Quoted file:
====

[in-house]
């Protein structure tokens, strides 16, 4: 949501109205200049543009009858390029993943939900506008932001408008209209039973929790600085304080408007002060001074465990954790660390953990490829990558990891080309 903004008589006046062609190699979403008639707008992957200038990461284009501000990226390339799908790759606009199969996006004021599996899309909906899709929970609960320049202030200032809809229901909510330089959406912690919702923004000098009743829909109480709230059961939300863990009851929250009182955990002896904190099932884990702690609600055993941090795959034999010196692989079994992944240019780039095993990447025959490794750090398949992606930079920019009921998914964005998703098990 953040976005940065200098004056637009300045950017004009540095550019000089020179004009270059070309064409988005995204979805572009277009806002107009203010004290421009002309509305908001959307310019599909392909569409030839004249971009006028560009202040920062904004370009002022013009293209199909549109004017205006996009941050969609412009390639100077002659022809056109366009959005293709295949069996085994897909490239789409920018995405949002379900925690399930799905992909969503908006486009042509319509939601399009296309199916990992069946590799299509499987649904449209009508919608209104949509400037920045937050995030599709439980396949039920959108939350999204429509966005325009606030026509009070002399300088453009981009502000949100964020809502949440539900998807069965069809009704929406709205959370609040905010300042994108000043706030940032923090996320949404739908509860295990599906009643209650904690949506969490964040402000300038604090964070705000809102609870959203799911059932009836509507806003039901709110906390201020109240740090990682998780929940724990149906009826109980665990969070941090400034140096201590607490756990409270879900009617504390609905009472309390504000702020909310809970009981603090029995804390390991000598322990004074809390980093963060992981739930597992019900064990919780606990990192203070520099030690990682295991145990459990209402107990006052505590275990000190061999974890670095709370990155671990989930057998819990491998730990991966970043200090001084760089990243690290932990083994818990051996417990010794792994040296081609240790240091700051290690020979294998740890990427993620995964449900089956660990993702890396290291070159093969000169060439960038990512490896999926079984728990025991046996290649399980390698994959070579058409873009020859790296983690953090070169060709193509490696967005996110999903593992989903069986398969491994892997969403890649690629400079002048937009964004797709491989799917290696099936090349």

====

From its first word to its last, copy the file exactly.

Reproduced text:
[in-house]
């Protein structure tokens, strides 16, 4: 949501109205200049543009009858390029993943939900506008932001408008209209039973929790600085304080408007002060001074465990954790660390953990490829990558990891080309 903004008589006046062609190699979403008639707008992957200038990461284009501000990226390339799908790759606009199969996006004021599996899309909906899709929970609960320049202030200032809809229901909510330089959406912690919702923004000098009743829909109480709230059961939300863990009851929250009182955990002896904190099932884990702690609600055993941090795959034999010196692989079994992944240019780039095993990447025959490794750090398949992606930079920019009921998914964005998703098990 953040976005940065200098004056637009300045950017004009540095550019000089020179004009270059070309064409988005995204979805572009277009806002107009203010004290421009002309509305908001959307310019599909392909569409030839004249971009006028560009202040920062904004370009002022013009293209199909549109004017205006996009941050969609412009390639100077002659022809056109366009959005293709295949069996085994897909490239789409920018995405949002379900925690399930799905992909969503908006486009042509319509939601399009296309199916990992069946590799299509499987649904449209009508919608209104949509400037920045937050995030599709439980396949039920959108939350999204429509966005325009606030026509009070002399300088453009981009502000949100964020809502949440539900998807069965069809009704929406709205959370609040905010300042994108000043706030940032923090996320949404739908509860295990599906009643209650904690949506969490964040402000300038604090964070705000809102609870959203799911059932009836509507806003039901709110906390201020109240740090990682998780929940724990149906009826109980665990969070941090400034140096201590607490756990409270879900009617504390609905009472309390504000702020909310809970009981603090029995804390390991000598322990004074809390980093963060992981739930597992019900064990919780606990990192203070520099030690990682295991145990459990209402107990006052505590275990000190061999974890670095709370990155671990989930057998819990491998730990991966970043200090001084760089990243690290932990083994818990051996417990010794792994040296081609240790240091700051290690020979294998740890990427993620995964449900089956660990993702890396290291070159093969000169060439960038990512490896999926079984728990025991046996290649399980390698994959070579058409873009020859790296983690953090070169060709193509490696967005996110999903593992989903069986398969491994892997969403890649690629400079002048937009964004797709491989799917290696099936090349």